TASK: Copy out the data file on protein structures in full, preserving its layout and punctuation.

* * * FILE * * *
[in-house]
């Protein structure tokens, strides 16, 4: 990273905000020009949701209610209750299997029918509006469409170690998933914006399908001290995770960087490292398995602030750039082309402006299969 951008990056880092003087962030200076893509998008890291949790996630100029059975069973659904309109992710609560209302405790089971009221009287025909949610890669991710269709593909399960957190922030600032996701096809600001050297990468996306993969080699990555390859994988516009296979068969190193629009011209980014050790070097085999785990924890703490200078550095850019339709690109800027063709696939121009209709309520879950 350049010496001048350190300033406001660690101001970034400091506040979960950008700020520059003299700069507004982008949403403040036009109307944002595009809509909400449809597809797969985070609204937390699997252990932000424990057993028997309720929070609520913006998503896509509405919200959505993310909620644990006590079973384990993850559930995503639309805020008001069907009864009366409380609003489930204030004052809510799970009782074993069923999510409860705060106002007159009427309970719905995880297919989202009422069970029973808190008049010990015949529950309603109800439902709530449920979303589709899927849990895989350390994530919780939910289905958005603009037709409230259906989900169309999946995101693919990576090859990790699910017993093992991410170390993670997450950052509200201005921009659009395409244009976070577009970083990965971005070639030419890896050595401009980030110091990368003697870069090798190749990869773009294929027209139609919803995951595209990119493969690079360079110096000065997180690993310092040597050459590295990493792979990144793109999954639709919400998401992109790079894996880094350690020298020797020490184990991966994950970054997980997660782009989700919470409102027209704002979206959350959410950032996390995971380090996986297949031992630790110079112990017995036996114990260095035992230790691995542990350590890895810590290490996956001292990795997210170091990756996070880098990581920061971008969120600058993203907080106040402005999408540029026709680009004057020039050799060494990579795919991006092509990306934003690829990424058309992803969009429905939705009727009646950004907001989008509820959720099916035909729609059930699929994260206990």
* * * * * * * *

[in-house]
């Protein structure tokens, strides 16, 4: 990273905000020009949701209610209750299997029918509006469409170690998933914006399908001290995770960087490292398995602030750039082309402006299969 951008990056880092003087962030200076893509998008890291949790996630100029059975069973659904309109992710609560209302405790089971009221009287025909949610890669991710269709593909399960957190922030600032996701096809600001050297990468996306993969080699990555390859994988516009296979068969190193629009011209980014050790070097085999785990924890703490200078550095850019339709690109800027063709696939121009209709309520879950 350049010496001048350190300033406001660690101001970034400091506040979960950008700020520059003299700069507004982008949403403040036009109307944002595009809509909400449809597809797969985070609204937390699997252990932000424990057993028997309720929070609520913006998503896509509405919200959505993310909620644990006590079973384990993850559930995503639309805020008001069907009864009366409380609003489930204030004052809510799970009782074993069923999510409860705060106002007159009427309970719905995880297919989202009422069970029973808190008049010990015949529950309603109800439902709530449920979303589709899927849990895989350390994530919780939910289905958005603009037709409230259906989900169309999946995101693919990576090859990790699910017993093992991410170390993670997450950052509200201005921009659009395409244009976070577009970083990965971005070639030419890896050595401009980030110091990368003697870069090798190749990869773009294929027209139609919803995951595209990119493969690079360079110096000065997180690993310092040597050459590295990493792979990144793109999954639709919400998401992109790079894996880094350690020298020797020490184990991966994950970054997980997660782009989700919470409102027209704002979206959350959410950032996390995971380090996986297949031992630790110079112990017995036996114990260095035992230790691995542990350590890895810590290490996956001292990795997210170091990756996070880098990581920061971008969120600058993203907080106040402005999408540029026709680009004057020039050799060494990579795919991006092509990306934003690829990424058309992803969009429905939705009727009646950004907001989008509820959720099916035909729609059930699929994260206990």